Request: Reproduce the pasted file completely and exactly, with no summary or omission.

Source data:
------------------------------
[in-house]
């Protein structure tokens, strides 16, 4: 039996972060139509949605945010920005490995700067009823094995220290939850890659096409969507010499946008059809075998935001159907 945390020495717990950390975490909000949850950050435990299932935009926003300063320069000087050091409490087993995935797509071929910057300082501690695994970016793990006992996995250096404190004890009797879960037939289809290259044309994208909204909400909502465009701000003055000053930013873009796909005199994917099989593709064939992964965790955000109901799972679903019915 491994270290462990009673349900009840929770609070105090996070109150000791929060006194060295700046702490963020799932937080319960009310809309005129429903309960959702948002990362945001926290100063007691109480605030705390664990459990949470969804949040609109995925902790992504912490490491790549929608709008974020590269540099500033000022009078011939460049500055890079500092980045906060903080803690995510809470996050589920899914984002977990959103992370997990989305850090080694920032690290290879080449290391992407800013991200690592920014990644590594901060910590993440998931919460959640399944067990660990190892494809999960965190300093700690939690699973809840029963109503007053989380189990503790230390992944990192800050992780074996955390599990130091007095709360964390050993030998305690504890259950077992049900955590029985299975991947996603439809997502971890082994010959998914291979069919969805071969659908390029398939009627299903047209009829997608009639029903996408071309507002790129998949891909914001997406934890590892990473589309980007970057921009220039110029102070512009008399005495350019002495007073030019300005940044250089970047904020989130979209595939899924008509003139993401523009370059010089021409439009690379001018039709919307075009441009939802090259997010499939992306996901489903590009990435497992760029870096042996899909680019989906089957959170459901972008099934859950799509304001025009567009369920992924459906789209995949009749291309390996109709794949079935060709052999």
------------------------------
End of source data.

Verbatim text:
[in-house]
């Protein structure tokens, strides 16, 4: 039996972060139509949605945010920005490995700067009823094995220290939850890659096409969507010499946008059809075998935001159907 945390020495717990950390975490909000949850950050435990299932935009926003300063320069000087050091409490087993995935797509071929910057300082501690695994970016793990006992996995250096404190004890009797879960037939289809290259044309994208909204909400909502465009701000003055000053930013873009796909005199994917099989593709064939992964965790955000109901799972679903019915 491994270290462990009673349900009840929770609070105090996070109150000791929060006194060295700046702490963020799932937080319960009310809309005129429903309960959702948002990362945001926290100063007691109480605030705390664990459990949470969804949040609109995925902790992504912490490491790549929608709008974020590269540099500033000022009078011939460049500055890079500092980045906060903080803690995510809470996050589920899914984002977990959103992370997990989305850090080694920032690290290879080449290391992407800013991200690592920014990644590594901060910590993440998931919460959640399944067990660990190892494809999960965190300093700690939690699973809840029963109503007053989380189990503790230390992944990192800050992780074996955390599990130091007095709360964390050993030998305690504890259950077992049900955590029985299975991947996603439809997502971890082994010959998914291979069919969805071969659908390029398939009627299903047209009829997608009639029903996408071309507002790129998949891909914001997406934890590892990473589309980007970057921009220039110029102070512009008399005495350019002495007073030019300005940044250089970047904020989130979209595939899924008509003139993401523009370059010089021409439009690379001018039709919307075009441009939802090259997010499939992306996901489903590009990435497992760029870096042996899909680019989906089957959170459901972008099934859950799509304001025009567009369920992924459906789209995949009749291309390996109709794949079935060709052999």